One of the card types are temples. All temples give end game points. Once a set amount of temples have been built the game will end. There are also barbarian villages. When these villages are surrounded, the player with the most military around them will get points. If all of these villages are conquered, the game will also end. The player with the most points will win the game.

Our Thoughts
As a reminder we rate games on our own 5 point scale. When our scores are added together, it is where we as a couple theoretically rate the game on the BGG 10 point scale.

My Rating: 4.5 (like it)
My Thoughts: This game is a lot of fun. I like how easy it is to play. I really like how this game offers a lot of options. Every turn offers interesting decisions, and there are often multiple decent ones. It is fun to try and figure out what the best option is. This game is very easy to get into and fairly quick playing so it as a "one more game" type of quality about it.

Her Rating: 5 (love it)
Her Thoughts: I am really, really loving this game. I feel like this a tableau building card game like Race for the Galaxy or Glory to Rome made into a board game. This game has a lot of elements that I like in games in it, and I think this is a game that I am going to want to play a lot.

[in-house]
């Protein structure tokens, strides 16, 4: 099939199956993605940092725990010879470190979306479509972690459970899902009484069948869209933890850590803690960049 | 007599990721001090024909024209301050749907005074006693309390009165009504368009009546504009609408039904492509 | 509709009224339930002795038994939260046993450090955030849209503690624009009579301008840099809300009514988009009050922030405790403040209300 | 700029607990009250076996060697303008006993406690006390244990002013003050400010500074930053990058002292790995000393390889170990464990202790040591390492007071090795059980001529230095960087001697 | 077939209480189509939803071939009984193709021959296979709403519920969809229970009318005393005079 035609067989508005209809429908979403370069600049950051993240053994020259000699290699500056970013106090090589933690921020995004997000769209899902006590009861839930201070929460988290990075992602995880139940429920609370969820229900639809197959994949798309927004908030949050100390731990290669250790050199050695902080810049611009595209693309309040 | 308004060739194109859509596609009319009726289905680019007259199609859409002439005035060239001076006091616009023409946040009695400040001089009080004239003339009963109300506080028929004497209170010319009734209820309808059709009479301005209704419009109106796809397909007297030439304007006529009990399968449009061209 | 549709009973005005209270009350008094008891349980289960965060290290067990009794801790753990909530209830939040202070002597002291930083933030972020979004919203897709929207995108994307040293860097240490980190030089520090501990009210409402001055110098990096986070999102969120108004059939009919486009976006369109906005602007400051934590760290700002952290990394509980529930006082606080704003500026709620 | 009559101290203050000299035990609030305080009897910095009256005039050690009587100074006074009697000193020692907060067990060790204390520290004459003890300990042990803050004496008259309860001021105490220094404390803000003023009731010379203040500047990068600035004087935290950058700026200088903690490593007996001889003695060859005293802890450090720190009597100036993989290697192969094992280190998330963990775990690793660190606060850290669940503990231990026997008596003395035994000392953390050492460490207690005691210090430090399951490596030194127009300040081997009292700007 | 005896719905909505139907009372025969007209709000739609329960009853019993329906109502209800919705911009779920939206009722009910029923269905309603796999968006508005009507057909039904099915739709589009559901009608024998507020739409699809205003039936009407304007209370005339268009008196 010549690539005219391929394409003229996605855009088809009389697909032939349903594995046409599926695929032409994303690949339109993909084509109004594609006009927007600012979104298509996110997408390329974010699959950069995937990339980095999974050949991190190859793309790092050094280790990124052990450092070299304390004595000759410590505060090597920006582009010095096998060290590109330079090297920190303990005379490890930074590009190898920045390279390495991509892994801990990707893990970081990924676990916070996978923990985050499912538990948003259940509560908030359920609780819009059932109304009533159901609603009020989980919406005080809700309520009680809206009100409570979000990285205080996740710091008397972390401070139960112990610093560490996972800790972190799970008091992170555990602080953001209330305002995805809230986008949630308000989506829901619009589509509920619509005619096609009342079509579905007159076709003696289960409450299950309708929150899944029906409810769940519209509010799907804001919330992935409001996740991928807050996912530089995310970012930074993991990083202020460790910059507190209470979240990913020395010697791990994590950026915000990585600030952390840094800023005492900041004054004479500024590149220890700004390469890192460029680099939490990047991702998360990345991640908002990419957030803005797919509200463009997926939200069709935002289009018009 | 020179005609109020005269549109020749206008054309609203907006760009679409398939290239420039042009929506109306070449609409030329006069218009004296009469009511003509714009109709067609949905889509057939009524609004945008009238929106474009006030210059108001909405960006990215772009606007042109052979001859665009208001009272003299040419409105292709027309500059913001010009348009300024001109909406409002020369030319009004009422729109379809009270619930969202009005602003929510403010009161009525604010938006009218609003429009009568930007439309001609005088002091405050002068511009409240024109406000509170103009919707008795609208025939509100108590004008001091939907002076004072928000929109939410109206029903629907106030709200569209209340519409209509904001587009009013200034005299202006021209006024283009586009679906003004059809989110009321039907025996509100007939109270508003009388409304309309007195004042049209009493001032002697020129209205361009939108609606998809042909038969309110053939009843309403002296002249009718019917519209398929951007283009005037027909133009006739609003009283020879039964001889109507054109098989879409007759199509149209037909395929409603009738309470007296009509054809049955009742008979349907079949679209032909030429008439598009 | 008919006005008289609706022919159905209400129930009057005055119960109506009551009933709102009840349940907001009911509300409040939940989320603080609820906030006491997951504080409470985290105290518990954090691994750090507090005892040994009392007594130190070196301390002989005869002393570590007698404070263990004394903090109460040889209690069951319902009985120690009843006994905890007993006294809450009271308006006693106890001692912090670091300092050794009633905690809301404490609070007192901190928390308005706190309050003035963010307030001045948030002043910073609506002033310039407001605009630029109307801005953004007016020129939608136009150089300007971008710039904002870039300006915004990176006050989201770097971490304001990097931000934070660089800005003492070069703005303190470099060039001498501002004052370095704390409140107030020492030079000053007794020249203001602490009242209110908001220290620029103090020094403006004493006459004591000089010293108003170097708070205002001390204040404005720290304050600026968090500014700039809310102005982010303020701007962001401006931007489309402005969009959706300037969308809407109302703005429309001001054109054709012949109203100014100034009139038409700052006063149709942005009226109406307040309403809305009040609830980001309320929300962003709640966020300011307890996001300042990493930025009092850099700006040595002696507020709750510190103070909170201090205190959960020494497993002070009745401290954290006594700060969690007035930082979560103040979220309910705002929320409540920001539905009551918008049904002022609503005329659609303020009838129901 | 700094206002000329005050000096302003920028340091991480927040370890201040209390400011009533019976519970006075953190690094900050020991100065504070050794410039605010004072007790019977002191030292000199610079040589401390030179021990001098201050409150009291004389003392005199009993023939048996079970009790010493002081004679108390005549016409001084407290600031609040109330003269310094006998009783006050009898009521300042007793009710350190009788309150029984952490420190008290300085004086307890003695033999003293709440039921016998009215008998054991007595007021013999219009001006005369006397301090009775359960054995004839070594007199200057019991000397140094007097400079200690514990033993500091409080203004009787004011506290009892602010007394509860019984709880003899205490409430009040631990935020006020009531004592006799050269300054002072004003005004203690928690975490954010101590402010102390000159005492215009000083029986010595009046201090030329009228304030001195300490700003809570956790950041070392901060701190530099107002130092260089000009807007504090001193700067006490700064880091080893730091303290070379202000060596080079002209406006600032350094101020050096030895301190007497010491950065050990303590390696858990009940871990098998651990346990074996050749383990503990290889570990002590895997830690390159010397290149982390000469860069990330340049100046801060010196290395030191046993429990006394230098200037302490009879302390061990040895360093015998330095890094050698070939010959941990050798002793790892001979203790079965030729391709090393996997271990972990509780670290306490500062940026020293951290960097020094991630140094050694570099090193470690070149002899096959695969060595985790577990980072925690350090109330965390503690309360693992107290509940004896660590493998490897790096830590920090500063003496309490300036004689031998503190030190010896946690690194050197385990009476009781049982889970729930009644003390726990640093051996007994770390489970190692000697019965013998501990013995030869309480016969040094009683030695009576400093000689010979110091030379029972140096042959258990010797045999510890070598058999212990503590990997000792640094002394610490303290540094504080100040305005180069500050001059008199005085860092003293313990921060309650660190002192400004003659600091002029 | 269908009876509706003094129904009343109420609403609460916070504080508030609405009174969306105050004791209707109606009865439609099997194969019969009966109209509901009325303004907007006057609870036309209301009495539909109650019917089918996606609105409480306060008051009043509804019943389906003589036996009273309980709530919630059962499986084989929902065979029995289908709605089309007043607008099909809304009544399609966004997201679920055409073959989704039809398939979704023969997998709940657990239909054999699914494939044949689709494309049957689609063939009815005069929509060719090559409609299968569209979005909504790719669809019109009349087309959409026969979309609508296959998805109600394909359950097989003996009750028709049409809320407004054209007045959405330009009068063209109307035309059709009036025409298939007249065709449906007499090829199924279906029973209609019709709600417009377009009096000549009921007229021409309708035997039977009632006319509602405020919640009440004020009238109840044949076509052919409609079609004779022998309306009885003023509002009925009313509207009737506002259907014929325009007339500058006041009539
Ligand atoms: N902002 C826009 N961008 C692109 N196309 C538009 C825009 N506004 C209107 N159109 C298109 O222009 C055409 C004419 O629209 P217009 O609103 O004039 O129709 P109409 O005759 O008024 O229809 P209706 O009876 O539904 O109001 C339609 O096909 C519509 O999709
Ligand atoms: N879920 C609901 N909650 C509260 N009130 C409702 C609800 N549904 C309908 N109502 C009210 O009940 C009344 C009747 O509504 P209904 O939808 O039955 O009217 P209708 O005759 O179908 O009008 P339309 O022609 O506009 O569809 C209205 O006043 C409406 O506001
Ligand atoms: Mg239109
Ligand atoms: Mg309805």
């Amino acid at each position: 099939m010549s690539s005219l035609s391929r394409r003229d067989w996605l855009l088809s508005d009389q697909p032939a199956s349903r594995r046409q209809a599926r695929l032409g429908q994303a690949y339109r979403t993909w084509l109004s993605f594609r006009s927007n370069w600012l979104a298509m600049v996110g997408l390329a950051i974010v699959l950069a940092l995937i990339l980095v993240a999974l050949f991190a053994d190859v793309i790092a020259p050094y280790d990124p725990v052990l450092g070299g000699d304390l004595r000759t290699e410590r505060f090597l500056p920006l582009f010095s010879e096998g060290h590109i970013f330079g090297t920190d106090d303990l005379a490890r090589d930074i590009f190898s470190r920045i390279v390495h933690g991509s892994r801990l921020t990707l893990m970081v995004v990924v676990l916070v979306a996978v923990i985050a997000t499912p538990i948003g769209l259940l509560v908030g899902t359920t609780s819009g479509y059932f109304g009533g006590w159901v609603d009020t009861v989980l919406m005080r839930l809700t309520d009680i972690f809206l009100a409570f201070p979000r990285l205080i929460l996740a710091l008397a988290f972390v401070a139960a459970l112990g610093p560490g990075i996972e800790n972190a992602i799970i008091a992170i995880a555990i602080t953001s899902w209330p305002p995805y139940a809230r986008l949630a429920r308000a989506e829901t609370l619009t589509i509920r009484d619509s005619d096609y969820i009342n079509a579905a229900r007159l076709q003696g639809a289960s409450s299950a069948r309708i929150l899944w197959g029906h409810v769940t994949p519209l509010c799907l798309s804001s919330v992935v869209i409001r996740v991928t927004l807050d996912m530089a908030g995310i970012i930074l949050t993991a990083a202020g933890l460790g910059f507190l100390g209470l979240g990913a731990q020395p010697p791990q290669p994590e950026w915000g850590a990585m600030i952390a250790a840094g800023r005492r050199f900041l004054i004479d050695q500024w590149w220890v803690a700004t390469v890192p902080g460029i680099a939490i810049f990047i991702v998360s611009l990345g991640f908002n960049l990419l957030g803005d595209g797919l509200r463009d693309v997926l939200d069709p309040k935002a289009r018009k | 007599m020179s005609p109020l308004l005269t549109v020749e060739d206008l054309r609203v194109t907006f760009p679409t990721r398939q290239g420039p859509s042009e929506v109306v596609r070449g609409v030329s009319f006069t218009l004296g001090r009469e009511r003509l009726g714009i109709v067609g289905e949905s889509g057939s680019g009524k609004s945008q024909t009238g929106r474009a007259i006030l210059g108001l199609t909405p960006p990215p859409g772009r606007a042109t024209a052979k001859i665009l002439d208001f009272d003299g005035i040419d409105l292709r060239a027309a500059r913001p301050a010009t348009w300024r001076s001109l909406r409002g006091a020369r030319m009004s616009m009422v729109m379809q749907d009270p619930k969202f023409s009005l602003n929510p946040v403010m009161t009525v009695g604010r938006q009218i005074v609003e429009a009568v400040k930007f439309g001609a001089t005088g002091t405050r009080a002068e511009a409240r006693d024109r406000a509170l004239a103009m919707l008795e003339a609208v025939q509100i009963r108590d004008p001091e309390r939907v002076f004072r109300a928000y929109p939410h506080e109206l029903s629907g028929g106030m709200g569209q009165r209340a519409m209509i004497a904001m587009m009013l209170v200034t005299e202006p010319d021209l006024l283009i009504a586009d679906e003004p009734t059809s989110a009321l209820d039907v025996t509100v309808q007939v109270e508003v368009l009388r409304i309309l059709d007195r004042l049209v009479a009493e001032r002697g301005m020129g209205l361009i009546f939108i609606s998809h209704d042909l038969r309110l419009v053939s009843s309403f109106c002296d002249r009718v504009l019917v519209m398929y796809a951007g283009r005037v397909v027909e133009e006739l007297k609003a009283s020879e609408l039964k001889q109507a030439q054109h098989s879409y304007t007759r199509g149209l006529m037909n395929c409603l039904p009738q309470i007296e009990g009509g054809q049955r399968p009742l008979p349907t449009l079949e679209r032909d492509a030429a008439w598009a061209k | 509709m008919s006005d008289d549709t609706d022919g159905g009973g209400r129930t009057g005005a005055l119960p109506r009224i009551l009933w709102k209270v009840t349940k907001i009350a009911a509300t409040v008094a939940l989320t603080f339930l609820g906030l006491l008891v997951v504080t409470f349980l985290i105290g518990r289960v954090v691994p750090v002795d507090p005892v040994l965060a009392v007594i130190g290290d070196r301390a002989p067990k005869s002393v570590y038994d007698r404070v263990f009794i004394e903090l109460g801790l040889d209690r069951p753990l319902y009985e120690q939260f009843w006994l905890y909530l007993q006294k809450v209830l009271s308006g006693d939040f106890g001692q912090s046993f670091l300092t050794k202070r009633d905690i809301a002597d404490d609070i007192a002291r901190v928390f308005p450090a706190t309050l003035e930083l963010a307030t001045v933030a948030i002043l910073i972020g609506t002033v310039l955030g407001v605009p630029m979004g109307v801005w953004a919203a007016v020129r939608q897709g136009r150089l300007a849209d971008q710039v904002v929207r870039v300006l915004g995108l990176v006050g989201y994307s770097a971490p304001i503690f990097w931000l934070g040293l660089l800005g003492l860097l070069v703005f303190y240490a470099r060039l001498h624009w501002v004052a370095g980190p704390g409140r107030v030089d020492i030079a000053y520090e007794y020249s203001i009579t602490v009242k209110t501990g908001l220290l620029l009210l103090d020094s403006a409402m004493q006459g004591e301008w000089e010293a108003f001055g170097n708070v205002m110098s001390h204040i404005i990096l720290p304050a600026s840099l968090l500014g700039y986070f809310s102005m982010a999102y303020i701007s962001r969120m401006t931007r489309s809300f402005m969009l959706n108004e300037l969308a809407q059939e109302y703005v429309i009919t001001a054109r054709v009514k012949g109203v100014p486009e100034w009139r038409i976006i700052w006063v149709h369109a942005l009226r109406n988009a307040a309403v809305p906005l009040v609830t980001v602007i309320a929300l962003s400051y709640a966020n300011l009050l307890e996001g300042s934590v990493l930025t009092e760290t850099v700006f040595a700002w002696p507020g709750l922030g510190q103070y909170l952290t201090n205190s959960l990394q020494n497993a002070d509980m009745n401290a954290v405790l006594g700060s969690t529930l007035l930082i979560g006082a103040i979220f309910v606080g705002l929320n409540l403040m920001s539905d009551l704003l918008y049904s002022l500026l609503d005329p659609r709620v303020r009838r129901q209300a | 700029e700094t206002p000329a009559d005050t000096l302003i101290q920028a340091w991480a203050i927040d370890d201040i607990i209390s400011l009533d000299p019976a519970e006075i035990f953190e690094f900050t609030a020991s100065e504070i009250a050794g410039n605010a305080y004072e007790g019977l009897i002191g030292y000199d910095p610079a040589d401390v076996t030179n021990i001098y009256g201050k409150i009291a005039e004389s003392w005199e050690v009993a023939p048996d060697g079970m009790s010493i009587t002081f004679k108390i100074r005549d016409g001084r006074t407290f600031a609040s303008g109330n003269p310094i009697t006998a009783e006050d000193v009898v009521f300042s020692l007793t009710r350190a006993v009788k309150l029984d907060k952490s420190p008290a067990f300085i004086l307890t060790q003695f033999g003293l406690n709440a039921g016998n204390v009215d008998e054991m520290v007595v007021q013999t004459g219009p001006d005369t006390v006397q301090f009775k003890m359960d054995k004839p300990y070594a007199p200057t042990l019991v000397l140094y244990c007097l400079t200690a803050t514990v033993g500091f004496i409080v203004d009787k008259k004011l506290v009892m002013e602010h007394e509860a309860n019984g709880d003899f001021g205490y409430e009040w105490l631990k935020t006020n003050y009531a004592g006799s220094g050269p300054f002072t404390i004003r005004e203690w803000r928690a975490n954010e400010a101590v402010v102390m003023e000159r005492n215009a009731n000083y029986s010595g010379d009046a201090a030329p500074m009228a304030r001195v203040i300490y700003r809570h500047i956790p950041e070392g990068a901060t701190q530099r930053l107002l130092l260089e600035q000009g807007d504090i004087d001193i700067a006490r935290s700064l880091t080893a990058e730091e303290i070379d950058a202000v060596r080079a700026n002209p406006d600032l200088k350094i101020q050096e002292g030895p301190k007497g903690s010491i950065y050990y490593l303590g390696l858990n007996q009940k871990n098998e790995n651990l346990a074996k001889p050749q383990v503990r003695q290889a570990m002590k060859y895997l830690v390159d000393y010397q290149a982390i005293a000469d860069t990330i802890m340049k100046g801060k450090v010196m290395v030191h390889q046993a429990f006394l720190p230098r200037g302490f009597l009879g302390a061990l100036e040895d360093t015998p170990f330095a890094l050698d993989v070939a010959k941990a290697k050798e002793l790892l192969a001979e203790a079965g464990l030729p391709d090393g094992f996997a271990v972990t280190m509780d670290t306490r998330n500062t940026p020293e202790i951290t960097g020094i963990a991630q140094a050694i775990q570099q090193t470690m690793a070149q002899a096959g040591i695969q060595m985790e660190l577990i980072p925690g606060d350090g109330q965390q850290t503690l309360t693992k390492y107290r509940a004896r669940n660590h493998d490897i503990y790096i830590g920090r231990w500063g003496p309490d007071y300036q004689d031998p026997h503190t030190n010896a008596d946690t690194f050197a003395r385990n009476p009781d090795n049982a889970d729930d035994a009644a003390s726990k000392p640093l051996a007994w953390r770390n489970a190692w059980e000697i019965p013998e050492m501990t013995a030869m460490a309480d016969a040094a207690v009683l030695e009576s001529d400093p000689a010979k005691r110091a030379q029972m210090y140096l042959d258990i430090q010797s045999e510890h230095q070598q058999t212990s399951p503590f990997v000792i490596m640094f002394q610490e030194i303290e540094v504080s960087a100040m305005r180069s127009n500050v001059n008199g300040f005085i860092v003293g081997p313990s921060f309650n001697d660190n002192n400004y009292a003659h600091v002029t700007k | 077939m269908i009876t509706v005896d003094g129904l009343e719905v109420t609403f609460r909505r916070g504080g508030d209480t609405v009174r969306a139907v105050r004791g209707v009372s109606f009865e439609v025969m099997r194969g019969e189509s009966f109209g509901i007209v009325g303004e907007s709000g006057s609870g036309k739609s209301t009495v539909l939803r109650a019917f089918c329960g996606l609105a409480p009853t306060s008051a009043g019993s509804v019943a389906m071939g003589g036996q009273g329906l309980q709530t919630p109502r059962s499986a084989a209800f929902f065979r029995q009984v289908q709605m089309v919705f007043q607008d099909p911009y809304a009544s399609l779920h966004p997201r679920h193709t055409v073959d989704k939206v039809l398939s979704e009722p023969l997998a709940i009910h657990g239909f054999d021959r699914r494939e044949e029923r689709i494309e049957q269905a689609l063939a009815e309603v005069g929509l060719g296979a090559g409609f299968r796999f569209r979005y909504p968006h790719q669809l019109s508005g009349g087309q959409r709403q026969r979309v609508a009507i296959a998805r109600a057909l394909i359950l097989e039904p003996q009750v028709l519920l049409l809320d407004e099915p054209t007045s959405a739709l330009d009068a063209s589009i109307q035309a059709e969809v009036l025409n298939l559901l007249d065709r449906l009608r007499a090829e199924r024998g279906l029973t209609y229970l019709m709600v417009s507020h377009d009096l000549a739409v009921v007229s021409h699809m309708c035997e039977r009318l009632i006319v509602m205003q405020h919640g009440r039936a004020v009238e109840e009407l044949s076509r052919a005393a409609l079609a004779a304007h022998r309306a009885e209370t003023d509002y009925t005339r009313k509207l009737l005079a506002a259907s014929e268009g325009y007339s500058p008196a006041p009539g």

Verdict
Combined Rating: 9.5
For our annual tradition of getting a random game, this might be our most successful game pick. This is also one of the best game we have played in a while. I am fairly confident this is a game we will be playing a lot more of.
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Tue Jun 30, 2015 4:14 am
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Subdivision (One Couple's Review)

sean johnson
United States
Edinburgh
Indiana
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One of the neat side benefits of attending Geekway to the West is that every attendee gets a free game. This was the free game that I ended up getting. I knew very little about this game so we approached it with very little expectations. So does this game build up something or is it just a sprawling blight?

Game Overview